• Nasal and sinus polyps
  • Stuffy nose
  • Gas
  • Diarrhoea
  • Sinus infection and inflammation
  • Asthma
  • Abdominal pain
  • Tissue swelling
  • Hives

 

Salicylates allergy

Unlike salicylate intolerance, salicylates allergy affects the body’s immune system. The most severe symptom of salicylates allergy is anaphylaxis which happens rarely but can be life-threatening. It is rare to experience an allergy from using topical products that contain salicylates like sunscreen and creams.

 

Salicylates allergy symptoms

  • Nasal congestion
  • Headaches
  • Asthma-like symptoms (wheezing and trouble breathing)
  • Changes in skin colour
  • Stomach pain or upset
  • Runny nose
  • Nasal polyps
  • Intestinal inflammation
  • Diarrhoea
  • Itching, skin rash, or hives
  • Eczema
  • Swelling of the hands, feet, and face
  • Colitis
  • Flatulence
  • Leaky gut
  • Stomach ache

 

Foods containing salicylates

There are many salicylates foods that we consume daily in our diets. Some of which include;

  • Vegetables like cucumber, chilli, broccoli, sweet potatoes, asparagus, beetroot, radishes, olives, artichoke, broad beans, endive, bell pepper, tomato, eggplant, squash, spinach, zucchini, alfalfa sprouts, cauliflower, and mushrooms.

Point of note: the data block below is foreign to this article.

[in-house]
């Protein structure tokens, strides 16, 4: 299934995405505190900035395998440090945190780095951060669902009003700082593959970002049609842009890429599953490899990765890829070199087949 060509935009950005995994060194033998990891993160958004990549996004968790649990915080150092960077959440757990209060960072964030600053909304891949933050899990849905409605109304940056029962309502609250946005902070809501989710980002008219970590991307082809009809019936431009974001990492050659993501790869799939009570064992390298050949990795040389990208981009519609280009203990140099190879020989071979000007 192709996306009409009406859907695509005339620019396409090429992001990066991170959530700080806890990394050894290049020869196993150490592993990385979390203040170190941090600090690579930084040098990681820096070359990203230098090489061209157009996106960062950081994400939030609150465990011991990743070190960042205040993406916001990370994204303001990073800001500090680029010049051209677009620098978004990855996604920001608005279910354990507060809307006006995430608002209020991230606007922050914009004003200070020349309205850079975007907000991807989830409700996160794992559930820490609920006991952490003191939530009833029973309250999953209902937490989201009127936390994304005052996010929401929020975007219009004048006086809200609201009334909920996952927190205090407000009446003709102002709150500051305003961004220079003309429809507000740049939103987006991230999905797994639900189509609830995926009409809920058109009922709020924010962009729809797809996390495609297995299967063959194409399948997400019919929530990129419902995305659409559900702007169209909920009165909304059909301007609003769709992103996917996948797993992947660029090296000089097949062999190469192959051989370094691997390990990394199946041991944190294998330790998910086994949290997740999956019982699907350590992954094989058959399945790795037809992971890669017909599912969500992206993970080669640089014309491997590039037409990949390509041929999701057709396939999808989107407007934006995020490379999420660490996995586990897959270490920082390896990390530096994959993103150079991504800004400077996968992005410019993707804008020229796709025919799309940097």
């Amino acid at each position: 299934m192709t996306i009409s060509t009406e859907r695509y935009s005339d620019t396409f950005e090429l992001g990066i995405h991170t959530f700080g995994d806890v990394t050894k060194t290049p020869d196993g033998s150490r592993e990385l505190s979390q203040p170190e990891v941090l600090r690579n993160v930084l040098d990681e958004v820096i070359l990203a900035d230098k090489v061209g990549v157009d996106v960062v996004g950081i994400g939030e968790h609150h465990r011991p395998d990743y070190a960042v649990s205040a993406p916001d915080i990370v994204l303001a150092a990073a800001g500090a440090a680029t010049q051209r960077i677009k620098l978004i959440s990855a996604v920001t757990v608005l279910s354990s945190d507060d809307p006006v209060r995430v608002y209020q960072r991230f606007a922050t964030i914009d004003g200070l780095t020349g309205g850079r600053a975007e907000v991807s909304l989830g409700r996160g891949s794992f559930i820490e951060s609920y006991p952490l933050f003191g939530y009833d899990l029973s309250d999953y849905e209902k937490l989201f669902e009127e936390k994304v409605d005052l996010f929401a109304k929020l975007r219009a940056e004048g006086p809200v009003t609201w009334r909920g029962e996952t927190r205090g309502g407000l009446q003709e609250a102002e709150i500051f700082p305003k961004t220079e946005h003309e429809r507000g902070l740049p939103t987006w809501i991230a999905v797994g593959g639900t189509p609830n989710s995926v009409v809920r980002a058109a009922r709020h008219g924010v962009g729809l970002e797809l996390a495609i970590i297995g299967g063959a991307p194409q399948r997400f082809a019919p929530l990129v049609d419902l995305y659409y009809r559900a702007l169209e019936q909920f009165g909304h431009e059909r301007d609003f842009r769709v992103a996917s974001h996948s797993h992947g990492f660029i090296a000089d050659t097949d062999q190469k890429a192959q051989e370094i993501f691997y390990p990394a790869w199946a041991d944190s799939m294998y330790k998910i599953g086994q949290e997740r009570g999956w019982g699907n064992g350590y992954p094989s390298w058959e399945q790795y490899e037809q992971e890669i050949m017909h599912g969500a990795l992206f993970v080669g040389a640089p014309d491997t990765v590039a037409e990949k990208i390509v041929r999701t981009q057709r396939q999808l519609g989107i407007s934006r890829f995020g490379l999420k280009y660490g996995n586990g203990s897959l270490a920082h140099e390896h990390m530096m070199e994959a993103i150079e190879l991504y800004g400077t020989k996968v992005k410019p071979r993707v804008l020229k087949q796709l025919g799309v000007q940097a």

• Fruits like blueberries, avocado, apples, dates, cherries, grapefruit, cranberries, pineapple, plums, oranges, tangerines, guavas, strawberries, apricots, prunes, and raisins.
  • Beverages like beer (root, birch), bubbly drinks, regular coffee, tea, wine, vinegar, rum, and liqueurs.
  • Spices like curry, cinnamon, dill, cayenne, clove, mustard, cumin, pimiento, oregano, thyme, rosemary, turmeric, paprika, ginger, aniseed, and tarragon.
  • Other sources of salicylates include cordial, almonds, water chestnuts, jam, liquorice, honey, chewing gum, pickles, food colourings, aloe vera, mints, gravies, fruit flavourings, and savoury-flavoured chips and crackers.

 

Salicylates drugs

Here are some over-the-counter drugs that contain salicylates. If you’re intolerant or allergic to salicylates, it is best to avoid these drugs;

  • Acetylsalicylic acid
  • ASA
  • Aspirin
  • Bayer (like Advanced Aspirin, Women’s Low Dose, Low Adult Strength, Extra Strength Plus, Extra Strength, Children’s Aspirin, Buffered Aspirin)
  • Bufferin
  • Doan’s Extra Strength
  • Durlazo
  • Ecotrin
  • Halfprin DSC
  • Magnesium salicylate
  • Percogesic Maximum Strength Backache Relief
  • Salsalate
  • Joseph Adult Chewable Aspirin, Regular Strength
  • Vazalore

 

Salicylates and eczema

Salicylates tend to trigger or worsen eczema in 52% of people with eczema {2}. Most people suffering from eczema are also salicylate intolerant. Most people who are salicylate intolerant and have eczema constantly adapt to a low-salicylate diet that helps clear up or reduce the severity of their eczema.